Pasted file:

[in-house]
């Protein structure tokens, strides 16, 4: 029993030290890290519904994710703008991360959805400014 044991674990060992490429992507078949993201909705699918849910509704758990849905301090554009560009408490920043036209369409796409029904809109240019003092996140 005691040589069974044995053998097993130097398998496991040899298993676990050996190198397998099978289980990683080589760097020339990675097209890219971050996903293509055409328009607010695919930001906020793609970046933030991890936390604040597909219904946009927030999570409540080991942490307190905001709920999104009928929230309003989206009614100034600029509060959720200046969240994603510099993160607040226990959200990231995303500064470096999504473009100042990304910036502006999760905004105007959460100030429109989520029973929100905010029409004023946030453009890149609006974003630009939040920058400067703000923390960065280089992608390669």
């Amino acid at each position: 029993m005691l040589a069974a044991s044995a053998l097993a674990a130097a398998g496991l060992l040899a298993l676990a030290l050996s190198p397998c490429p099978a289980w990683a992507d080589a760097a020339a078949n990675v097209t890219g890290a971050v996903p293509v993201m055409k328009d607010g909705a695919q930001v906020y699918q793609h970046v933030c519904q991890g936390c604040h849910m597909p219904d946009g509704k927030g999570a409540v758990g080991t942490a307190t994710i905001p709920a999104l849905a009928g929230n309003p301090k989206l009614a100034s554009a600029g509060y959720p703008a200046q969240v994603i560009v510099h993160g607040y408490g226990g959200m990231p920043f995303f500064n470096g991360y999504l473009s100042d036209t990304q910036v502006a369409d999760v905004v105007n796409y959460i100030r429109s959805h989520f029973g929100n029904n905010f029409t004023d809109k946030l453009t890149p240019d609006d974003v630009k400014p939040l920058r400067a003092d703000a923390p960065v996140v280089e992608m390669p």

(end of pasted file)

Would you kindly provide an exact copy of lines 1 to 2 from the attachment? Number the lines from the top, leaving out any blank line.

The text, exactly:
[in-house]
């Protein structure tokens, strides 16, 4: 029993030290890290519904994710703008991360959805400014 044991674990060992490429992507078949993201909705699918849910509704758990849905301090554009560009408490920043036209369409796409029904809109240019003092996140 005691040589069974044995053998097993130097398998496991040899298993676990050996190198397998099978289980990683080589760097020339990675097209890219971050996903293509055409328009607010695919930001906020793609970046933030991890936390604040597909219904946009927030999570409540080991942490307190905001709920999104009928929230309003989206009614100034600029509060959720200046969240994603510099993160607040226990959200990231995303500064470096999504473009100042990304910036502006999760905004105007959460100030429109989520029973929100905010029409004023946030453009890149609006974003630009939040920058400067703000923390960065280089992608390669």